Getting Poorer

Why Islamic nations are falling behind

The relatively well-educated men responsible for the September 11 terrorist attacks against the United States were citizens of Muslim-dominated "failed states." They came from nations that possess neither a modern politics responsive to public pressures nor a prosperous economy. It is important that we understand the economic facts behind those failures. Economic conditions contributed not only to the terrorism itself but also to the distressing degree of support for the attacks evident in the Islamic world.

About 70 percent of the global Muslim population lives in fifteen countries. I want to examine the economies of those countries by considering them in three groups. The first group is composed of the six oil-rich nations bordering the Persian Gulf: Qatar, the United Arab Emirates, Kuwait, Bahrain, Oman, and-the largest of this group-Saudi Arabia. The countries in the second group are also petroleum-rich, but are not geographically concentrated. They include Libya, Iran, Syria, Yemen, and Nigeria. In my third category are the large Muslim-dominated societies that stand outside of the club of oil producers-for example, Egypt, Pakistan, Indonesia, and Bangladesh.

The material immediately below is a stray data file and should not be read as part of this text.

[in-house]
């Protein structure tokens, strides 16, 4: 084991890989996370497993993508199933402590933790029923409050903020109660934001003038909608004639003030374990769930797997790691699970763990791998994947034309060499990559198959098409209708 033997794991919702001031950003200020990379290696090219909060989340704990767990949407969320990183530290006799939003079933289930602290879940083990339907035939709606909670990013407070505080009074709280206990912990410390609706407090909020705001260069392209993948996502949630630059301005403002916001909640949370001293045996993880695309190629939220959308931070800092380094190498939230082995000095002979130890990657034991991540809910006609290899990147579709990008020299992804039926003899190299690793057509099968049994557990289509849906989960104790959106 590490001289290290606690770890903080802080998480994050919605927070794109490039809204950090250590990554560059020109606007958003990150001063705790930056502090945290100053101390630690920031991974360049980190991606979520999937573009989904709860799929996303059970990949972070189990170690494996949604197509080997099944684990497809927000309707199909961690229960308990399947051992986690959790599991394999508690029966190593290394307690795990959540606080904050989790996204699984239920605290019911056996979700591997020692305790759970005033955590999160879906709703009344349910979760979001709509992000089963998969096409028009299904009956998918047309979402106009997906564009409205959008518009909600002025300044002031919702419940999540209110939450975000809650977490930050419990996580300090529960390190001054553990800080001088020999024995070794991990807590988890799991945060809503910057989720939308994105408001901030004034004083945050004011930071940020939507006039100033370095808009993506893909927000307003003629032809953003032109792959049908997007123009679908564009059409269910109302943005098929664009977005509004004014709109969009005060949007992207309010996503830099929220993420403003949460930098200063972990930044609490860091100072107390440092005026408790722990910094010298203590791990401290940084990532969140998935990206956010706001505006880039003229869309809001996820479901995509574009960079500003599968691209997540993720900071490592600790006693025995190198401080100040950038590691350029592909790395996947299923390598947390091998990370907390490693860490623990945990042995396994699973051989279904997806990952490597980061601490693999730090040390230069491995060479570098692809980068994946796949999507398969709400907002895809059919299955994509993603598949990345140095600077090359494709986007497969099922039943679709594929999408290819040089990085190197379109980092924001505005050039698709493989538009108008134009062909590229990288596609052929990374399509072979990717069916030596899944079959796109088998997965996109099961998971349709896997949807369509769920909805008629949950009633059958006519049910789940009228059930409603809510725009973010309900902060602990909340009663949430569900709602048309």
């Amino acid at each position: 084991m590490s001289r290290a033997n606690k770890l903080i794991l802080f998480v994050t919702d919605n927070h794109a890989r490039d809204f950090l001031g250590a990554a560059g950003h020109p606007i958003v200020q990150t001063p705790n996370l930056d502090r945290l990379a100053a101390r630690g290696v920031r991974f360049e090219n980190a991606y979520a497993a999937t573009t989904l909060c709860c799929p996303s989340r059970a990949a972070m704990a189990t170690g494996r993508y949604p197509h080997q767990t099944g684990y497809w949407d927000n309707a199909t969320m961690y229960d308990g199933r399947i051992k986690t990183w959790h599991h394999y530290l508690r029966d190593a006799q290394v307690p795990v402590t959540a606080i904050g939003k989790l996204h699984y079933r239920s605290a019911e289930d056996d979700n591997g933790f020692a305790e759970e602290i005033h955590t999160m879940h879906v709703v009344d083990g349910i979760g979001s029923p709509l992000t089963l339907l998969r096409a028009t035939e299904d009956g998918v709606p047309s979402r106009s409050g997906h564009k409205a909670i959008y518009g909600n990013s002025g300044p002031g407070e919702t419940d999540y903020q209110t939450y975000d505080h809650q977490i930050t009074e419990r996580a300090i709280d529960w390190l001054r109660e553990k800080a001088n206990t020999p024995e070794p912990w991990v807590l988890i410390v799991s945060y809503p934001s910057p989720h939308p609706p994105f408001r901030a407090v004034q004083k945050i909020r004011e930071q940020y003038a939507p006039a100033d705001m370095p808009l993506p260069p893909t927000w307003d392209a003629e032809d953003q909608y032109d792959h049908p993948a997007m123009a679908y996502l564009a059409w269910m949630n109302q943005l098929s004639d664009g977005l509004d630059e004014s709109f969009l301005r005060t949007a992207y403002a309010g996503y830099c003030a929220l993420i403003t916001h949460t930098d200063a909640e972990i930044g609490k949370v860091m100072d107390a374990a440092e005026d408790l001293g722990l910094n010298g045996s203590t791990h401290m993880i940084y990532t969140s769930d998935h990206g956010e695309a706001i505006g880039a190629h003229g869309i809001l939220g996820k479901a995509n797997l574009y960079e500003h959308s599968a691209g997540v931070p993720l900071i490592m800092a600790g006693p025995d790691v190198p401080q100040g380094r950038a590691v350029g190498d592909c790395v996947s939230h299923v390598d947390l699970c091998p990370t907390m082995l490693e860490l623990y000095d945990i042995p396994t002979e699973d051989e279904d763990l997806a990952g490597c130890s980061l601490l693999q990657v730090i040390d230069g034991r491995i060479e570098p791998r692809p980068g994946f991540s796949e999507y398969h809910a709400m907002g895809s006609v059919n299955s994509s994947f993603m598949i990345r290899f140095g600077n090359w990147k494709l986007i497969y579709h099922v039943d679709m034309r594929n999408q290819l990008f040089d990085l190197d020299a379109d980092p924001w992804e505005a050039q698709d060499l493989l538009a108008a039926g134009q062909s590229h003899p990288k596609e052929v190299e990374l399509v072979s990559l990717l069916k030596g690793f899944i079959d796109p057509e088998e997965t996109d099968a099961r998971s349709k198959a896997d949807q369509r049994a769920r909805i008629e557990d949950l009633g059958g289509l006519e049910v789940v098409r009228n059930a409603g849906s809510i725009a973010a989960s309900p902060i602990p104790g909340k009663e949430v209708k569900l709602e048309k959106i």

It is not a surprise to learn that the gross domestic product (GDP) per capita of the oil-rich Gulf states averages $12,390, far higher than the global average of about $7,000. But what comes as a shock is that between 1975 and 1999, four of...

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About the Author

Jay Mandle is the W. Branford Wiley Professor of Economics at Colgate University. He is also director of development for Democracy Matters (